Inflation in Venezuela
Venezuela - Inflation (end of period)
Political opposition initiates recall referendum amid worsening energy crisis
President Nicolás Maduro implemented a series of drastic measures in an attempt to combat the worsening energy crisis. Limited energy production coupled with runaway inflation and chronic shortages of consumer goods have exacerbated the economic woes Venezuela is facing. The political opposition has set in motion two legislative processes to end Maduro’s term while the president continues to stifle any attempt by the opposition to erode his grip on power. While the power struggle intensifies, the latest indicators point to a deepening crisis ahead of bond payments due this year.
Limited electricity production prompted Maduro to shorten the work week for public sector employees to two days to save energy and avoid generalized blackouts. The decree, set to last until 27 May, instructs the closure of all state-owned offices and industries, and includes four-hour daily power cuts across the country. The measure has led to looting and rioting in different cities. It is expected to aggravate chronic shortages of goods and services and to constrain economic activity in the already-depressed economy.
The political opposition represented by the Democratic Unity Roundtable (Mesa de la Unidad Democrática, MUD), has sped up its efforts to oust Maduro. After the MUD’s attempt to shorten Maduro’s presidential term via a constitutional reform was blocked by the Supreme Court, the MUD begun to collect signatures to launch a recall referendum before the year’s end to remove Maduro from office. The MUD collected over 1.8 million signatures in a six-day period, which was nine times the 200,000 signatures needed to initiate the first phase of the recall process. The second phase is set to start on 3 June and constitutes recollecting four million signatures in three days to trigger the referendum. The government, on the other hand, responded by creating the “council for signature revision” to audit all signatures. On 13 May, President Maduro declared a two-month long state of emergency and extended his special powers to rule by degree in economic affairs. With the sweeping powers, the government has threatened to block the recall referendum. The ongoing tug of war has exacerbated the country’s bitter political division and resulted in a burst of political violence. For instance, a local opposition party leader was assassinated in early May while MUD leader Jesús Torrealba was attacked by government sympathizers in late April.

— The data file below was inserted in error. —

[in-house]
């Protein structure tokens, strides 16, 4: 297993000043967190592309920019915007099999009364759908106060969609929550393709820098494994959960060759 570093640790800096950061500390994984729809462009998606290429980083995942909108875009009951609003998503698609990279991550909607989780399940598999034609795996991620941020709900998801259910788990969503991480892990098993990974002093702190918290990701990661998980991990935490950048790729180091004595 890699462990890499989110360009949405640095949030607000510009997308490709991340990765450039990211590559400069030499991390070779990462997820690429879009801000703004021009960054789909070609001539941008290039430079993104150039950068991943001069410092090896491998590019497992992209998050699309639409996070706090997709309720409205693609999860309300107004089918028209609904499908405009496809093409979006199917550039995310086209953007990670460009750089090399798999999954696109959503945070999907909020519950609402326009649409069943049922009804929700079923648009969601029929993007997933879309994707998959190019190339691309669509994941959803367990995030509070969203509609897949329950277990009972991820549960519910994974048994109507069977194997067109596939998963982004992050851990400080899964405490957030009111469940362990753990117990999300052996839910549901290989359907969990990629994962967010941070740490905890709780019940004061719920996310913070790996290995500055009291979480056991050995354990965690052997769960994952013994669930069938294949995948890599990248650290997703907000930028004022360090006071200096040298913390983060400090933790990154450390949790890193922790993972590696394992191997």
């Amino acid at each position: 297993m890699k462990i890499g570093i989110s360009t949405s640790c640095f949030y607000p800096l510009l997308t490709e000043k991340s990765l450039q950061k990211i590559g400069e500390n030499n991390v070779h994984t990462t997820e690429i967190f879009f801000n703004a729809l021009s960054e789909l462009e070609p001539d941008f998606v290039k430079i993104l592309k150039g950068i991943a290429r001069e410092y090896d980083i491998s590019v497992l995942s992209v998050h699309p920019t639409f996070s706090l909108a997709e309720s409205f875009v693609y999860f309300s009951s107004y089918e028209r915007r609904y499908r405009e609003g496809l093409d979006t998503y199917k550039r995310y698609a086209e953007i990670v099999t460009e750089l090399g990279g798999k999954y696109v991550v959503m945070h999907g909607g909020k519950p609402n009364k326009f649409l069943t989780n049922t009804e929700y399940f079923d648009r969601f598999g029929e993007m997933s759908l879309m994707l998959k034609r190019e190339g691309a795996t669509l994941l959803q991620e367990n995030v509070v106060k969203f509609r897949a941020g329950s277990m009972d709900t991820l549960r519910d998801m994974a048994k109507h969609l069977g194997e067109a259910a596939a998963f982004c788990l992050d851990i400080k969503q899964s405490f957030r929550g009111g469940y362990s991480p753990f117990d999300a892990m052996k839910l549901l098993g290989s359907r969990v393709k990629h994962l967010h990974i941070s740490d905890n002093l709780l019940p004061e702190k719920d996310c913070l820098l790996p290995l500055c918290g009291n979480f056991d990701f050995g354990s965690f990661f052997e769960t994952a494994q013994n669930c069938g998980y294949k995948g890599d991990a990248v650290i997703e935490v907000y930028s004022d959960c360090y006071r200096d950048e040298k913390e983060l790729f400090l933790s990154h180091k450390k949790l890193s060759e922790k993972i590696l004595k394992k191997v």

The growing polarization between the government and the opposition offers little hope of implementing far-reaching solutions. Latest available data show that inflationary pressures keeps mounting. In March, the money supply increased by 102.4%, while the government raised minimum wages for the second time this year to keep up with soaring prices. Panelists surveyed by the LatinFocus Consensus Forecasts report estimate that inflation soared from December’s 180.9% to 200.2% at the end of the first quarter of this year.
Against a backdrop of economic freefall and ballooning inflation, there is growing concerns of a sovereign debt default ahead of over USD 8.0 billion in bond payments this year alone. Latest available data show that Venezuelan international reserves stood at a multi-year low of USD 12.7 billion in April (March: USD 13.2 billion). Furthermore, the state-owned oil enterprise, PDVSA, issued at least USD 310 million in debt to other firms in May as it negotiates private issuances to settle debts with suppliers of over USD 4.0 billion this year. Analysts consider that a unilateral default by PDVSA is very unlikely due to the retaliatory measures that could be taken by creditors, though production shocks and falling oil prices could increase the probability of a default. If the energy crisis continues, this could force the government to use part of PDVSA’s crude production for domestic power generation, which will limit earnings to honor its debt commitments.
FocusEconomics panelists are increasingly pessimistic about the country’s outlook and foresee GDP falling 7.8% in 2016, which is down 0.6 percentage points from last month’s forecast. For 2017, the panel expects the economy to contract 1.5%. Simultaneously, inflation is seen ending 2016 at 326.3%. For 2017, the panel expects inflation to ease to 244.5%.
Venezuela - Inflation (eop) Data
|Inflation Rate (CPI, annual variation in %, eop)||27.6||20.1||56.2||68.5||181|
5 years of economic forecasts for more than 30 economic indicators.
Venezuela Inflation (eop) Chart
Source: Venezuela Central Bank and FocusEconomics calculations.
|Bond Yield||5.50||0.0 %||May 19|
|Exchange Rate||10.00||0.0 %||May 26|
|Stock Market||15,351||0.24 %||May 26|
Get a sample report showing all the data and analysis covered in our Regional, Country and Commodities reports.
May 13, 2016
In April, the average price of Venezuela’s mix of crude oil rose a healthy 6.3% over the previous month, reaching USD 31.6 per barrel.
May 12, 2016
President Nicolás Maduro implemented a series of drastic measures in an attempt to combat the worsening energy crisis.
May 11, 2016
After crossing the 1,200 VEF per USD threshold in the parallel market and hitting an all-time low on 10 March—the same day that the new two-tier exchange rate system was introduced—the bolivar appreciated marginally and stabilized.
May 6, 2016
Car sales recorded a massive 83.9% contraction over the same month of the previous year and totaled 279 units in April, according to figures from the Venezuelan Automotive Chamber (CAVENEZ, Cámara Automotriz de Venezuela).
April 15, 2016
After crossing the 1,200 VEF per USD threshold and hitting an all-time low on 10 March—the same day that the new two-tier exchange rate system was introduced—the Bolivar appreciated, albeit marginally.